The drug’s beginnings, according to the two former students there to see them, were quite humble.
About a decade ago, Justin Klee and Josh Cohen were undergraduates at Brown University. They had no funding, no lab space and no knowledge of the biotechnology industry. What they did have was an idea — that, by combining a specific pair of chemicals, they could combat diseases in which the brain and nervous system break down.
After years of testing, Klee and Cohen’s drug is now up for approval in the U.S., Europe and Canada as a treatment for Lou Gehrig’s disease, known more formally as ALS or amyotrophic lateral sclerosis. If cleared by the Food and Drug Administration, it would be the first new ALS medicine to reach the market in five years, adding to a short list of available therapies
Before issuing a verdict on the drug, which carries the name AMX0035, the FDA has requested input from a group of experts who specialize in neuroscience and drug development. The group is set to meet Wednesday to vote on whether Klee, Cohen and the company they built, Amylyx Pharmaceuticals, have generated enough evidence to support the approval of AMX0035.
The FDA typically follows the recommendations of its expert advisors, but not always. Last year, for instance, the agency granted a bold, first-of-its-kind approval for an Alzheimer’s disease drug developed by Biogen. The decision was controversial for several reasons, not least of which being that advisors, as well as the FDA’s own statisticians, argued strongly against the drug, which is now sold as Aduhelm.
AMX0035 might not spark as much debate. Yet, Wednesday’s meeting could cause a stir nonetheless, as some have questioned the strength of Amylyx’s data along with the ways the company ran and analyzed its clinical trials.
The FDA’s stance on the drug hasn’t been entirely clear either, potentially raising the stakes of the advisory meeting. Last April, Amylyx said the agency wanted it to run another large clinical trial before submitting AMX0035, a disclosure that received great pushback from patients and advocacy organizations. But not long after, the FDA met with ALS advocates and, by September, had amended its requirements, allowing Amylyx to run the additional study while simultaneously filing an approval application.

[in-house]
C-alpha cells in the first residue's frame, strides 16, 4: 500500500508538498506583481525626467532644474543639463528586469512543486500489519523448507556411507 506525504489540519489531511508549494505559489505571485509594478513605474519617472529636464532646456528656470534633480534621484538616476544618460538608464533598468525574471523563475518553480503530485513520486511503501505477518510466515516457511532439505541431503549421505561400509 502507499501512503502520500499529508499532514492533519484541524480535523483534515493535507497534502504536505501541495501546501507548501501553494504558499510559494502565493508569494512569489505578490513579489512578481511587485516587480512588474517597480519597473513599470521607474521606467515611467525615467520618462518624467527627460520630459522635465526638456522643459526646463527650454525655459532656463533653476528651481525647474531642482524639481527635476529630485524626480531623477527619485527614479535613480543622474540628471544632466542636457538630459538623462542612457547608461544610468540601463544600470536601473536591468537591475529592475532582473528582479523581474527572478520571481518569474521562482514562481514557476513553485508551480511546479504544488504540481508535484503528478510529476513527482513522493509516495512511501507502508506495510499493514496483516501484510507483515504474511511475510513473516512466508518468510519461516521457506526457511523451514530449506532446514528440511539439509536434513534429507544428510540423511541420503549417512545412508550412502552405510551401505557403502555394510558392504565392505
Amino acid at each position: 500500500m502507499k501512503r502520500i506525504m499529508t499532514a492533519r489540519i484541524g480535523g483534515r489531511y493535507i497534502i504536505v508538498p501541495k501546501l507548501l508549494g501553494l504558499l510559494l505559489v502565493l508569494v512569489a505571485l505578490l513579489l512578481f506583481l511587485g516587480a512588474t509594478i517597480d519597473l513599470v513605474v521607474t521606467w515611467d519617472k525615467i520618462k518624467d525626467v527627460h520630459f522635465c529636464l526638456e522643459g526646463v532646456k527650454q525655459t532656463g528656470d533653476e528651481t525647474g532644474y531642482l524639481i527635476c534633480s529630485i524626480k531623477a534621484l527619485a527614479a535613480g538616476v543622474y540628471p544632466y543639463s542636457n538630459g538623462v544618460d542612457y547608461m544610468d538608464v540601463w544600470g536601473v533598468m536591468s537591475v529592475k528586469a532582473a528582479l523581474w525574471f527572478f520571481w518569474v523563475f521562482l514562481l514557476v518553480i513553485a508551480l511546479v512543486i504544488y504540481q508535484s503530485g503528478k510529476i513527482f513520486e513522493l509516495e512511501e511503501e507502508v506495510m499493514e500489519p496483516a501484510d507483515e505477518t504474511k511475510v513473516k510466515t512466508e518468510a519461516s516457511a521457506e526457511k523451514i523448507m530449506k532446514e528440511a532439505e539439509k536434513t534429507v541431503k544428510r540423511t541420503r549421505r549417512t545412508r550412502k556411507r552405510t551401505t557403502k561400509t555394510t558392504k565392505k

The FDA does appear to have significant reservations about Amylyx’s drug, though. In briefing documents released ahead of this week’s advisory meeting, agency scientists argued that the main evidence Amylyx gathered “was not exceptionally persuasive.” The staff also said it was “challenging to interpret” how the drug performed in a key clinical study, as, among other issues, Amylyx made “potentially incorrect assumptions” when assessing the data.
Shares in Amylyx, which had accumulated a market value greater than $1 billion, fell by more than 50% Monday on news of the FDA’s views.
The origins of an ALS drug
Klee and Cohen established Amylyx in 2013, around the time they were wrapping up degrees in neuroscience and biomedical engineering.
The company’s origins, and, by extension, those of its flagship drug, started with a broad goal. “I’m an engineer by background, so I often think about things in an extremely over-simplistic way,” Cohen told BioPharma Dive in December. “The idea was: so long as the neurons remain connected and are shooting electricity, you should be OK.”
But how to do that, especially in diseases hallmarked by the death and decay of neurons, remained a mystery. At the time, there was only one medicine specifically approved for ALS, and it offered only a small survival benefit.
Cohen and Klee pored over research, mapping out on a sheet of paper the various ways in which neural cells degrade. They ended up with a web of interconnected proteins, and set out to identify where a drug could have the most impact. With limited resources, Cohen said they opted to “look in the literature to see if any compounds exist that credibly target those targets we want to hit. That’s really how we came across AMX0035.”
Amylyx’s drug is actually a combination of two chemicals, sodium phenylbutyrate and taurursodiol, which animal studies have suggested can protect neural cells. Cohen said the first experiment of the drug involved exposing rat neurons to hydrogen peroxide at a high enough dose to kill most of them. The neurons were also treated with the combination, and the result, according to Cohen, was that nearly all the cells were “rescued,” giving him and Klee confidence that they were onto something promising.
With those better-than-expected results in hand, Klee and Cohen concluded they didn’t need to optimize their drug further. They sped through preclinical work and, after getting clearance from the FDA, pushed AMX0035 into human testing, running a small, early-stage study in tandem with a larger, mid-stage trial dubbed CENTAUR, which would come to be the crux of Amylyx’s approval application.